Marine terminals are a vital link in the overall hydrocarbon supply chain and optimizing the use of these facilities is of paramount importance. During sudden surge in demand, the capacity of some terminals becomes insufficient to cope with the arriving traffic, and ships start experiencing increasing waiting time in queue before being allowed to moor at a designated berth. This paper investigates key functional and hydrodynamic parameters that must be evaluated for increasing the operational limits of existing berths in a marine terminal, in order to add flexibility, minimize congestion, and reduce demurrage costs.


Marine terminals are designed and rated for specific tanker sizes and type of cargo (e.g. crude, gas, refined product etc.). During the design life of a marine terminal, Ports & Terminal authorities often receive requests from customers and fleet operators to allow newer and larger energy efficient vessels to call at the berths. Therefore, it is paramount to evaluate the existing marine terminal's operational limits for safe and optimized operations, to minimize congestion and waiting time, and to reduce demurrage costs (the waiting charges levied by ship-owners if their ships are not loaded or unloaded within a specified time).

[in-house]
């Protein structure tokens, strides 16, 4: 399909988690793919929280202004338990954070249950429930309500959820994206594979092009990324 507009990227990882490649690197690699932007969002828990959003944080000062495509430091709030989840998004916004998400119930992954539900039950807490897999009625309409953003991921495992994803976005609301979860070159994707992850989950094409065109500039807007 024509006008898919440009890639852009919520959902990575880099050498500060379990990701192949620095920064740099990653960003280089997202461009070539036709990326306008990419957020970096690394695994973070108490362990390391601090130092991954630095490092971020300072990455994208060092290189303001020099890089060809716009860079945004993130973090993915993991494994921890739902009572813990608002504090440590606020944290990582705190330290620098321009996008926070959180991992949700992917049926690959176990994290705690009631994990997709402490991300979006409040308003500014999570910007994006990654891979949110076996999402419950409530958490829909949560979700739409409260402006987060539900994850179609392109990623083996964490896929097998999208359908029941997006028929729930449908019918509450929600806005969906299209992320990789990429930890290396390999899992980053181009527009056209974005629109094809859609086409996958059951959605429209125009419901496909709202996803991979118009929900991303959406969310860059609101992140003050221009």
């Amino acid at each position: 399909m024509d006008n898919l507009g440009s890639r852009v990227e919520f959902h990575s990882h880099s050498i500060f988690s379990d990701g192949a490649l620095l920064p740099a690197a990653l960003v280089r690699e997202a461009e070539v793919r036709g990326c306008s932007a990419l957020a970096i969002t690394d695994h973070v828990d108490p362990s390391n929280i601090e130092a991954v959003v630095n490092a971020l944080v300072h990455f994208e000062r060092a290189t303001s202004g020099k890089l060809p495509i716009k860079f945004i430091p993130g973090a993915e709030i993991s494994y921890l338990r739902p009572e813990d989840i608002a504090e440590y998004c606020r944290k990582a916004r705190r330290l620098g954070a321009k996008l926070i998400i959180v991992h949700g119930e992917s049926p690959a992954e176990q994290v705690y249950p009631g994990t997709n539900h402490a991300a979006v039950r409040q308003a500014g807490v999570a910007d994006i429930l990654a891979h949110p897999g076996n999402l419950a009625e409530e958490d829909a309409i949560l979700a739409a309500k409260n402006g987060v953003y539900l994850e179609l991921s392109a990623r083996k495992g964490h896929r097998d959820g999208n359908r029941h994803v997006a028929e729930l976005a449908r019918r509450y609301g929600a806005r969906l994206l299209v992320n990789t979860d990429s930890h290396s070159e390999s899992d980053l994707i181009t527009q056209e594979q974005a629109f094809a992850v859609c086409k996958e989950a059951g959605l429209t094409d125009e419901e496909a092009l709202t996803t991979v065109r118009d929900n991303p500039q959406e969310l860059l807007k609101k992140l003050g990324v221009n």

Hydrodynamic and structural analyses, using directionally-dependent metocean data, should be undertaken in accordance with international standards to confirm whether the larger vessel can safely moor and operate at the berth. This paper presents the structured road map for conducting a typical Marine Terminal assessment for increased operational limits. A case study involving a marine terminal originally designed for berthing 100,000 DWT tankers is evaluated for accommodating a proposed 120,000 DWT Aframax tanker. The authors assessed all key aspects like berthing, mooring, ship-shore access, and cargo transfer to ensure that the existing infrastructure at the berth can safely provide station-keeping for the vessel under normal environmental conditions.

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